Savannah kept struggling and screaming. She was trying to flail her arms and legs, but Jim and Blair had a good hold on them. She cried and she whimpered, scared out of her mind that someone was going to hurt her. They held onto Savannah until she finally stopped struggling. She just lay in their arms, sniffling and hiccupping from her hysterics.

"I'm sorry," She said softly, voice hoarse.

"Shh," Blair said, releasing his grip on her legs. "Just relax."

"I don't know why I did that," She said.

"You've held it all in for three years," Jim said. "It had to come out some time."

"I feel like an idiot."

"Don't," Jim said. "No one here thinks you're an idiot."

Savannah moved her head so she could look up at him. Her upper body was still encased by his arms. "I don't understand this."

"Understand what?" Jim asked.

"Why are you helping me? No ones ever helped me before."

"We're helping you because you need help," He said.

Savannah still didn't understand. He said it so simply as if it was no big deal. "You don't even know me."

"Why do I have to know you to want to help you?"

Savannah shook her head. "I'm so confused." She sat up so that she neither of them were holding her anymore. She looked at the frayed bandages on her arm. "I'm sorry for pulling away from you like that," She told Blair.

He waved it off. "Don't worry about it." He sat up. "I can take care of it."

Blair went to work on Savannah's arm. She leaned back on the couch and grimaced.

"Still hurts?" Jim asked.

She nodded.

"Savannah, would you want someone else to go through what you went through?" Jim asked.

"No," She replied. "No, what I went through was hell."

"Than please, you need to come down to the station with me and make a statement. You need to stand against D'Angelo," He said. "I won't let anything happen to you."

"You won't be there to protect me," Savannah said. "You're throwing me into a safe house."

"Can I talk to you for a second Jim?" Blair asked. He was finished wrapping Savannah's arm.

"Sure Chief," Jim said. "Well be right back."

They walked over to the kitchen.

"Jim we can't put her in a safe house," Blair said quietly so that Savannah wouldn't hear them. "If we do she's never going to testify against him."

"She can't stay here," Jim said.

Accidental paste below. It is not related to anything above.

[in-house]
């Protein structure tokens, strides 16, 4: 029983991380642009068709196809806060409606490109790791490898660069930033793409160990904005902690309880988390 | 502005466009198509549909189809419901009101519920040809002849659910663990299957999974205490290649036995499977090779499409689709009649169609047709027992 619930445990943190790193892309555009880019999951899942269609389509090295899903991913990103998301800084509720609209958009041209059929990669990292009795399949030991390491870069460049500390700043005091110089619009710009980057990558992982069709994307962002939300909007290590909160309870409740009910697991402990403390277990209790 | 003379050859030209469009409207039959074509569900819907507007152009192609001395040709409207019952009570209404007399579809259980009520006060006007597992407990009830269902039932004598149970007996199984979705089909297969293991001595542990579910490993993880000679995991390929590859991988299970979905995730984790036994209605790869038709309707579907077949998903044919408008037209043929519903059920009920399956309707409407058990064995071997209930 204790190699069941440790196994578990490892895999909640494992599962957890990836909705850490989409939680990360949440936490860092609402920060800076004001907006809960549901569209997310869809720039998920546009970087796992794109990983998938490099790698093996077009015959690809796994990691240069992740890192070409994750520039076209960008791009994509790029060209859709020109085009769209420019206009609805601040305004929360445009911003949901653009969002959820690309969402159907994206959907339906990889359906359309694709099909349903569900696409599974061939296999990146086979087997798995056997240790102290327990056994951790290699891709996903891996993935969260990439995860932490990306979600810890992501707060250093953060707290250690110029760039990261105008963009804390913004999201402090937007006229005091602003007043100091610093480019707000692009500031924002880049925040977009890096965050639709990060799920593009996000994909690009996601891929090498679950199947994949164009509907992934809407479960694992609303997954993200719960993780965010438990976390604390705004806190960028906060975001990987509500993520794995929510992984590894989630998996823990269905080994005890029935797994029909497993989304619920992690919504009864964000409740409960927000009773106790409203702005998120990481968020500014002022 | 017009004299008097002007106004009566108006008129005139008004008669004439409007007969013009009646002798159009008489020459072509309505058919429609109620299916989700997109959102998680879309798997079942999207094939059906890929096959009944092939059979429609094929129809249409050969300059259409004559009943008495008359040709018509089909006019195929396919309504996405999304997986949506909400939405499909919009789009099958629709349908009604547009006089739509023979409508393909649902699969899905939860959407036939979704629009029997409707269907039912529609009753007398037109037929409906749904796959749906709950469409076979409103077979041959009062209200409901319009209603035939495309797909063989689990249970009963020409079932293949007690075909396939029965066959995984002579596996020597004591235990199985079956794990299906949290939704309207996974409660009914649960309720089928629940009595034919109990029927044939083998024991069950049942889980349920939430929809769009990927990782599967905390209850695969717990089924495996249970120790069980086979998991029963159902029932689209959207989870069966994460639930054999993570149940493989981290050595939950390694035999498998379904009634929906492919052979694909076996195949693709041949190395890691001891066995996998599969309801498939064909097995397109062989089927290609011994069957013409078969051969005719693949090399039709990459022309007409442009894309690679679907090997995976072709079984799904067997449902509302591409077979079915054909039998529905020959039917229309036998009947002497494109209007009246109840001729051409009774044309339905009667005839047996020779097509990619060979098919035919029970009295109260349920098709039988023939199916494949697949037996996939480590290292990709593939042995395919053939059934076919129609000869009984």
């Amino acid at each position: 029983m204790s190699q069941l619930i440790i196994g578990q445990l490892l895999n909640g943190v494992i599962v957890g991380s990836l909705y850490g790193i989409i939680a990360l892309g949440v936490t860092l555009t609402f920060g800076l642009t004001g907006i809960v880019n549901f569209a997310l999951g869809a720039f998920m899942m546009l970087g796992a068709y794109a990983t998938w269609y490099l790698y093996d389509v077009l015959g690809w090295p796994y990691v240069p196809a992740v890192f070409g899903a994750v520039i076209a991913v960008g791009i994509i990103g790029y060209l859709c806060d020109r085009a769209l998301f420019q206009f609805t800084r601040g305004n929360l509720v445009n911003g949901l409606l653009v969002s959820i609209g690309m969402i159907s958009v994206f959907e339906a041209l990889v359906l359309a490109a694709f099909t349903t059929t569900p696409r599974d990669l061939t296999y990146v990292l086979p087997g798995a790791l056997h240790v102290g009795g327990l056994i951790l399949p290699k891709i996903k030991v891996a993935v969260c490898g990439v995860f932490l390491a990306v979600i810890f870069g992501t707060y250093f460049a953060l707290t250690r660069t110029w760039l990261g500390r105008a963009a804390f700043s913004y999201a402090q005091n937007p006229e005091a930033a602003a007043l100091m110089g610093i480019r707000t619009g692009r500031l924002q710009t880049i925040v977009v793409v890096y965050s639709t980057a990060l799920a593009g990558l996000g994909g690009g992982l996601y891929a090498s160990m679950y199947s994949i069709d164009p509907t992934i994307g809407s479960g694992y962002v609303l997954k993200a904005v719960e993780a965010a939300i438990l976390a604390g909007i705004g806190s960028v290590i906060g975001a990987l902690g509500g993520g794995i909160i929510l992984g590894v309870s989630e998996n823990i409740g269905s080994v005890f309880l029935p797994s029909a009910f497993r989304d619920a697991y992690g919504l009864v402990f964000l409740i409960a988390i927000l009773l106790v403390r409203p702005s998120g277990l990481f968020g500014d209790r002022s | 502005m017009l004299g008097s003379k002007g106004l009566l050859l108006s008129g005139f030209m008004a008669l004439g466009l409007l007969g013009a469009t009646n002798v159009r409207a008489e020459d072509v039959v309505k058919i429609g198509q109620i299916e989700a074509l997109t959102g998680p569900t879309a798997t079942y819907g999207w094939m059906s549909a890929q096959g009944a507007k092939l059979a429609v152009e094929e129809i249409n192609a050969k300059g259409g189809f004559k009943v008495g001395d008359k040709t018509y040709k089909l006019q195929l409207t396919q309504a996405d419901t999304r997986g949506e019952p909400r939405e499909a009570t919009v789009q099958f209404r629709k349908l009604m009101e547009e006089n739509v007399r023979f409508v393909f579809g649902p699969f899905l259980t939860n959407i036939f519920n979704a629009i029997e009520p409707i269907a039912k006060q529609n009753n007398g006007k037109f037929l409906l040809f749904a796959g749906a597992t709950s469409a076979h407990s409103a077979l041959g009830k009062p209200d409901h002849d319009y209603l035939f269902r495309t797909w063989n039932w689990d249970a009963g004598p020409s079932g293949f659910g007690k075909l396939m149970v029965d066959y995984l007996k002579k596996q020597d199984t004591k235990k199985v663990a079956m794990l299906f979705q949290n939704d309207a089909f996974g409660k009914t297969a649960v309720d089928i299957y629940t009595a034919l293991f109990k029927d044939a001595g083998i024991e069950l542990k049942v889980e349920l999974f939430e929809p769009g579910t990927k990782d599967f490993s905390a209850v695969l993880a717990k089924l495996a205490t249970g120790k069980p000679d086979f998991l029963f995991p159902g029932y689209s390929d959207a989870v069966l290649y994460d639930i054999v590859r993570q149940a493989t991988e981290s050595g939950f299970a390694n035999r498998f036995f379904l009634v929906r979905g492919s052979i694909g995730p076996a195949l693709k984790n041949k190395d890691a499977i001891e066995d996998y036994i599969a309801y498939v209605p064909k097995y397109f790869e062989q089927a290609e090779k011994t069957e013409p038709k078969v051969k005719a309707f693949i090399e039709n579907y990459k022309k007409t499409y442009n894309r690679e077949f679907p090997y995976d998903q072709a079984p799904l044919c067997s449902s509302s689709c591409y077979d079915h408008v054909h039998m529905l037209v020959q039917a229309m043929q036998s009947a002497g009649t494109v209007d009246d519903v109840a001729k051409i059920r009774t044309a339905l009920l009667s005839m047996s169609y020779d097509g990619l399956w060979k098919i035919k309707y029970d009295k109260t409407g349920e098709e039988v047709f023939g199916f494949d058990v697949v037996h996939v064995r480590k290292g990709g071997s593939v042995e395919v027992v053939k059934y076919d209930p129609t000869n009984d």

"We've had witnesses stay here before," Blair said crossing his arms over his chest. "Why not her?"

"Because we need to be out looking for D'Angelo," Jim argued. "Who's going to protect her if we're not here?"

"I'll stay with her," Blair said. "You can look for D'Angelo and I'll take care of Savannah."

Jim sighed.

"Come on Jim she's a wreck. If we send her into a safe house she's going to close up and we won't have anything to use against D'Angelo."

Blair waited while Jim mulled it over in it his head.

"Fine," Jim said. "But I'm having officers posted outside the door. I don't anyone getting at her or you."

Blair nodded. "Fine with me."

They walked back into the living room to tell Savannah, but the girl was fast asleep on the couch. Jim hated to wake her up, but they needed to get her down to the station.

He walked over and gently shook her shoulder. "Savannah, come on I need you to wake up."

Savannah moaned groggily and opened her eyes. "What is it?"

Jim sat down on the edge of the couch. "Blair and I talked it over. You can stay here at the loft."

She smiled softly. "Really?"

Jim nodded. "Really, but you have to stay in doors. No more running into the streets and you must testify against D'Angelo, that's the deal."

The smile faltered. "You really won't let anything happen to me?"

"I promise I won't let anything happen to you," Jim said.

She nodded. "I'll do it."

Savannah couldn't believe those words had just come out of her mouth. She had just signed her own death warrant and she knew it.